It is generally believed that chloride ion penetration in concrete is one of the most critical causes of steel reinforcement corrosion that may further cause structural failure [20,21,22]. Chloride ions are present in many environments, including marine, road de-icing salt, salinized soil, and industrial wastewater environments. Chloride ions penetrate through pores into concrete and accumulate around steel reinforcements, which destroys the passive film on the steel surface and activates steel reinforcement corrosion [23,24,25]. For existing reinforced concrete structures, the penetration process of chloride ions is an important parameter in durability life assessment [26]. Liu et al. [24] examined the microstructures of fly ash concrete and normal concrete in a chloride atmosphere environment; the fly ash content was discovered to be sensitive to the chloride binding capacity and diffusion coefficient. Wu et al. [27] found that chloride transportation was affected by drying–wetting cycles and compressive stress ratios—the former significantly increased the chloride ion content, and the latter decreased the chloride ion content. Mehta and Monteriropj [28] pointed out that a pore size of <100 nm has little or no effect on concrete strength and permeability, while a pore size of >100 nm negatively affects concrete strength and permeability. The permeability of fly ash concrete seems physically different from that of normal concrete. Unlike that in salt-spray environments, concrete in seawater environments has different chloride ion concentrations, in which migration speed of chloride ion varies considerably. The chloride ion distributions in concrete are quite different, which is related to the way that chloride ions penetrate concrete. In fact, chloride ion penetration is a complex process involving extensive transportation mechanisms, such as diffusion under a concentration difference [27], penetration under water pressure [29], and capillary action under a humidity gradient [30]. In a soaking environment, when the concrete is saturated, chloride ions are mainly transferred through diffusion to the concrete. Meanwhile, in a salt-spray environment, the migration of chloride ions is achieved mainly by capillary suction and the diffusion effect. Therefore, the chloride profile of concrete can be quite different in different environments, which may cause different corrosion mechanisms of reinforcement in concrete. Thus, the knowledge of such durability behavior of fly ash concrete remains unclear, even though it is essential for promoting durable material design in construction under water. Due to filling and pozzolanic effects [31,32,33], adopting fly ash to partly replace cement can increase chloride ion resistance and lead to the better durability of concrete [34,35,36]. Moreover, there are very few references on the distribution of chloride ions in concrete soaked with seawater, thus indicating the demand for a comprehensive study that covers not only the micro-properties and transportation mechanism but also the chloride binding capacity of fly ash concrete.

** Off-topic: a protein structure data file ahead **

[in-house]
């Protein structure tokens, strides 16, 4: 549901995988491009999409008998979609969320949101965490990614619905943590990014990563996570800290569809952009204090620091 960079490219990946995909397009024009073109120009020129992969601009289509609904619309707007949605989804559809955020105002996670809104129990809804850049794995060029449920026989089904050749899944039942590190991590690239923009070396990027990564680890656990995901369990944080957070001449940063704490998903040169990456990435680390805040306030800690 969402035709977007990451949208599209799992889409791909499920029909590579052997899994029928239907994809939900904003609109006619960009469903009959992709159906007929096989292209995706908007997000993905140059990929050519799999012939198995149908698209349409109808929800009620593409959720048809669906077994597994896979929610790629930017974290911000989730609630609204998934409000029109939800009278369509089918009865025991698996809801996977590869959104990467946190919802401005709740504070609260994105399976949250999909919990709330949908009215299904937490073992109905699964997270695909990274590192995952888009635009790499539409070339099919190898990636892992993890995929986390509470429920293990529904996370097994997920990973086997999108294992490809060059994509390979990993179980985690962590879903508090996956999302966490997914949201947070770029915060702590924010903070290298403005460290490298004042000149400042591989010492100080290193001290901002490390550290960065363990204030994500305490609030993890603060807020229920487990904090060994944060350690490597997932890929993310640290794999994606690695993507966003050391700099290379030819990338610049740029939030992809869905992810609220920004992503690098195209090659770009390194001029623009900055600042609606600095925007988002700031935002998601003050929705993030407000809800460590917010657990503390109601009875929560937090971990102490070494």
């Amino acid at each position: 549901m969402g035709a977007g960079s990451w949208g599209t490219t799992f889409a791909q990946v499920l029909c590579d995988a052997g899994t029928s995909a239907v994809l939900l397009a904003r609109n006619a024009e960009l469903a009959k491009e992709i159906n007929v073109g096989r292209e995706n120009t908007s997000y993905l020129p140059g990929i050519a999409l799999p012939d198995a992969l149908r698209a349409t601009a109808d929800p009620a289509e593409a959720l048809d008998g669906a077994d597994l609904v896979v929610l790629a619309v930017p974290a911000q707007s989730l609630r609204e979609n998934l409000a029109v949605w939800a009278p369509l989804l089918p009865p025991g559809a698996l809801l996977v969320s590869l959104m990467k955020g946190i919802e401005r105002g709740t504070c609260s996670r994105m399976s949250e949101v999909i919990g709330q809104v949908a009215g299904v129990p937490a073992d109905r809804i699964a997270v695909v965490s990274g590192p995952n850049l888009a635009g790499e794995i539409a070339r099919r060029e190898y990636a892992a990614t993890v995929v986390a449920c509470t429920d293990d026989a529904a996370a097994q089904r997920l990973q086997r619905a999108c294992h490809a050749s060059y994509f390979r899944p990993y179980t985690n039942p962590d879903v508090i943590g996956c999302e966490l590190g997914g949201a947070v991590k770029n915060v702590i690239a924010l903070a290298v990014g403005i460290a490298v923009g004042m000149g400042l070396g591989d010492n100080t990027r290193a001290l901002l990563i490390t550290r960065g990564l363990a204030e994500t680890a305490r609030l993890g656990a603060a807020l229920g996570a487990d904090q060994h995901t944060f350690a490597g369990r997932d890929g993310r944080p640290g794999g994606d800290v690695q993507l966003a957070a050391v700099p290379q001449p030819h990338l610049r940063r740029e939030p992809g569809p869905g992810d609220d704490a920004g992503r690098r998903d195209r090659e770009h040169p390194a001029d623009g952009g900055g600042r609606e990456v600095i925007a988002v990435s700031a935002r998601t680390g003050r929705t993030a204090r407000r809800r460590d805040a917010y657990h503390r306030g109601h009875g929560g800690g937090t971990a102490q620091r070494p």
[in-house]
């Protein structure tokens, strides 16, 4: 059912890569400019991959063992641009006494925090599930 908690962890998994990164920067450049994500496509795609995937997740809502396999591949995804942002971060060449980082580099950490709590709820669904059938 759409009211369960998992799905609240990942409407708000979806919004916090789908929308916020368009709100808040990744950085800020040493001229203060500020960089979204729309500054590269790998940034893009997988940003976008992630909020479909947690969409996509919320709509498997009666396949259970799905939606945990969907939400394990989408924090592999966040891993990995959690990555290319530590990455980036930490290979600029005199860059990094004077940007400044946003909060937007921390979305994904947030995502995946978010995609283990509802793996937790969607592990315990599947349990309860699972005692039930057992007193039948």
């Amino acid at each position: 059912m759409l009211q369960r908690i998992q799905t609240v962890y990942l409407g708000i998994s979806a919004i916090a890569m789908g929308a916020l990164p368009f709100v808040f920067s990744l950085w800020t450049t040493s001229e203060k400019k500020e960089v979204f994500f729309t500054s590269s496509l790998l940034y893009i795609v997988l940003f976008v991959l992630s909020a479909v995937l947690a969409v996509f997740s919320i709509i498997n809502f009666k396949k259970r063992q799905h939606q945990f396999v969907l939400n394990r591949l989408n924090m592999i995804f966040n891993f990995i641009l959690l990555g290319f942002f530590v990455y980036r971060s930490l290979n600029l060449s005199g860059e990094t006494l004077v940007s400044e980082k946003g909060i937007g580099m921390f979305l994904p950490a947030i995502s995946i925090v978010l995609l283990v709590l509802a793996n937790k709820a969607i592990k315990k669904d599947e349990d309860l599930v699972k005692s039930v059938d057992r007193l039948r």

The current investigation aimed to systematically examine the effect of fly ash on chloride ion diffusion in concrete in a water soaking environment. Specifically, the effect was quantified by the chloride ion diffusion coefficient and chloride ion deposit amounts at different layers. The study also compared the amount of free and binding chloride ions, as well as binding resistances, under different dosages of fly ash replacement. Through a mercury intrusion method and SEM, the study explored the effects of fly ash on the pore structure and cement hydration products.